Wednesday, July 10, 2013

Tynion talks about his villains months books

The Court of Owls and Ras Al Ghul and the League of Assassins. I figured I'd get the latter because it would tie into Red Hood and the Outlaws. It does although it can apparently stand alone. Thoughts about the interview under the cut.

I always get excited when Tynion talks about working on RHATO even if I haven't been so thrilled with the execution.

CBR News: James, you've been playing with the members of the League of Assassins for a bit in your "Red Hood" run, and now you're blowing them out into their own Villains Month one-shot. It feels like this is the piece of the DC Universe you're getting to define most in the New 52. What was the attraction to that group of characters?

James Tynion IV: It was a piece that was originally suggested to me – that maybe there was something to the idea of reintroducing the League of Assassins in a cool new way. What I wanted to do was bring in some familiar faces and also create new characters so I could really build out this piece of mythology that I've always been fascinated with. Especially after the Nolan movies – even though they're the "League of Shadows" there – these kinds of super assassins and the world they operate in has always been one of my favorite pieces of comics. Looking what's already been on the page, there haven't been a lot of stories about how the League operates because they've always been secondary to Ra's Al Ghul's stories.

So I wanted to go at this and introduce the characters in a way that would draw something out in Jason but also show a new corner of who they are and why they operate like they do. I wanted to show that there's an assassin they'd send after a highly technological superhero. There's an assassin they'd send after John Constantine if he ever crossed them. I wanted them to have a wide reach and a scale to them that they often don't have since they've often been faceless ninjas in the background who stand behind Ra's or Talia. That's really where this all came from: the desire to do world building, establish new elements and use the New 52 to build something new that could last in continuity.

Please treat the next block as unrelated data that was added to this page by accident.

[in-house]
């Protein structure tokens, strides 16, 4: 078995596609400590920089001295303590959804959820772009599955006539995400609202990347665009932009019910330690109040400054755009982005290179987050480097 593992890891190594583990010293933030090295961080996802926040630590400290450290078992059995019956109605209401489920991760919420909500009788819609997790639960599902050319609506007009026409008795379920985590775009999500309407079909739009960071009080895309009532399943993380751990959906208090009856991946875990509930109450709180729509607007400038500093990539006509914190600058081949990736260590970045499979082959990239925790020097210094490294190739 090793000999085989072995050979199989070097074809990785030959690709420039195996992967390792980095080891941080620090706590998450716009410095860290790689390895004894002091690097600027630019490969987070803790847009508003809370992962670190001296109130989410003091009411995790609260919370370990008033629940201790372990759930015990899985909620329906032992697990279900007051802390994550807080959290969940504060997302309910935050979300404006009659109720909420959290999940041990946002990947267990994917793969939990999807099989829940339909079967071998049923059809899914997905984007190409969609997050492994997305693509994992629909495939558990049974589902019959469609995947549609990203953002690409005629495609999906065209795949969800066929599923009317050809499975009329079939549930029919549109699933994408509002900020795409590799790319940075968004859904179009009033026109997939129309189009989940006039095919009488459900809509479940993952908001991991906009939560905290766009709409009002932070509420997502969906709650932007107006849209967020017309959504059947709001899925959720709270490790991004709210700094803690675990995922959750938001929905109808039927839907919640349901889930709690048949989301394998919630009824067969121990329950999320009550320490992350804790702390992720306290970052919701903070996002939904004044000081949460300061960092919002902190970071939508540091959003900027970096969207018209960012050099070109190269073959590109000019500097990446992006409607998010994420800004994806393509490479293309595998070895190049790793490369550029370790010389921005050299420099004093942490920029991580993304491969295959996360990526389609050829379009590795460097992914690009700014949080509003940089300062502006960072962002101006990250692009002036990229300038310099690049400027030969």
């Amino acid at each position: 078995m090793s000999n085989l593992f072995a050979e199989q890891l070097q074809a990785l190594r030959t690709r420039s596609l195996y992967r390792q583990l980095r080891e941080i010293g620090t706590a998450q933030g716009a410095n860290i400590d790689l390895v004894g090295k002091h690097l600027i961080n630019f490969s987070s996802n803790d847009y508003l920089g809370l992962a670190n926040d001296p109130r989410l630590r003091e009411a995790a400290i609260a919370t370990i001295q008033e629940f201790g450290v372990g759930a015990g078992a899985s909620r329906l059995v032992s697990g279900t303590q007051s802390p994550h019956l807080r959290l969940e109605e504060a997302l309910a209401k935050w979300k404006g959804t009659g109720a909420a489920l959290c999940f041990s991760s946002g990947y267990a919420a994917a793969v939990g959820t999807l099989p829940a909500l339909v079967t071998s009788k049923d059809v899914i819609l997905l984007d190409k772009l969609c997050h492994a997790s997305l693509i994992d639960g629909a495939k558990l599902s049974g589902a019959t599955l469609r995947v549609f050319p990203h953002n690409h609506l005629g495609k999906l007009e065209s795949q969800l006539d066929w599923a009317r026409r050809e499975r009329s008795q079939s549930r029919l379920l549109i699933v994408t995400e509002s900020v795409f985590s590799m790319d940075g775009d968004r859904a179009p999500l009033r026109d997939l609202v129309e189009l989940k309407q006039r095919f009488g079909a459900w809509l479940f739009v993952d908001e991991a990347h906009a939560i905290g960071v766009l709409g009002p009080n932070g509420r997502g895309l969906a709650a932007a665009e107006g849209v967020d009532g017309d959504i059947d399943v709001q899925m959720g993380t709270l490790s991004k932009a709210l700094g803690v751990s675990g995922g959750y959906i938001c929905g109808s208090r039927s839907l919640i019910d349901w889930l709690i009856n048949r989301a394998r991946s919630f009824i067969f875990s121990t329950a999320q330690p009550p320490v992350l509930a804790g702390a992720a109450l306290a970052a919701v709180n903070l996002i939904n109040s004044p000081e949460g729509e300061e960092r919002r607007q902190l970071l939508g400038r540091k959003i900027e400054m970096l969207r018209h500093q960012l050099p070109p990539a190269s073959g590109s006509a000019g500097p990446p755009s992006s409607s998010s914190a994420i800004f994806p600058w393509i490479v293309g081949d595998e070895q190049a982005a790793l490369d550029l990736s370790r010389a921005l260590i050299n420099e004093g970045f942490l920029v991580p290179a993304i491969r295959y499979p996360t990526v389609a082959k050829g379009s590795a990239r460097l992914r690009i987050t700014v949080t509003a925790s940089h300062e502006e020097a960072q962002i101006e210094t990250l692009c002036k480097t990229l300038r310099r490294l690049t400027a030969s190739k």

That all led to the creation of the assassin city whose name is Arabic for "Snake's Nest" as this real central location. It's the secret city they've been operating in for hundreds and hundreds of years. That was the seed that led to this story. I wanted to tie this great piece of the DC cosmos to what's been a part of "Red Hood" from the very beginning. One of the first issues of the series had Talia taking Jason to the All-Caste, so I wanted to find that connection between the League of Assassins and the All-Caste. That's at the heart of what will be explored in the next few issues.

I do think it's a good idea to expand the idea of the league especially since their usually downgraded to canon fodder for the bats to beat up. I've always been fascinated with what life must be like for henchmen, etc. What he says in terms of who is sent after what target makes sense. That said I don't think there was a burning need to find out the connect between the All Caste and the Al Ghuls. Really most readers would assume Ducra would have met Ras in her travels. She obviously knew him and Talia. They respected her and knew better than to attack. But I don't think he got what Lobdell had Talia doing by taking Jason there, it was to give him the chance to fulfill his potential to be a great man. That was why he trained with them instead of the LOA. This new take adds to Morrison tarnishing Talia further. It also makes Jason a puppet rather than a lost kid acting on his emotions and making the wrong choices before slowly finding his way.

With the Villans Month one-shot, you're focusing more on the past and on Ra's Al Ghul specifically. Does that function as the origin story for this version of the League?

100%. This is very much about the history and the legacy of Ra's Al Ghul specifically and why he created the League of Assassins. I wanted to show moments that we haven't seen over and over without overriding any of the classic Denny O'Neil stories. There will be little nods to that stuff in there, but I didn't want to do his origin because his origin is just incredible in the original "Birth of The Demon" story.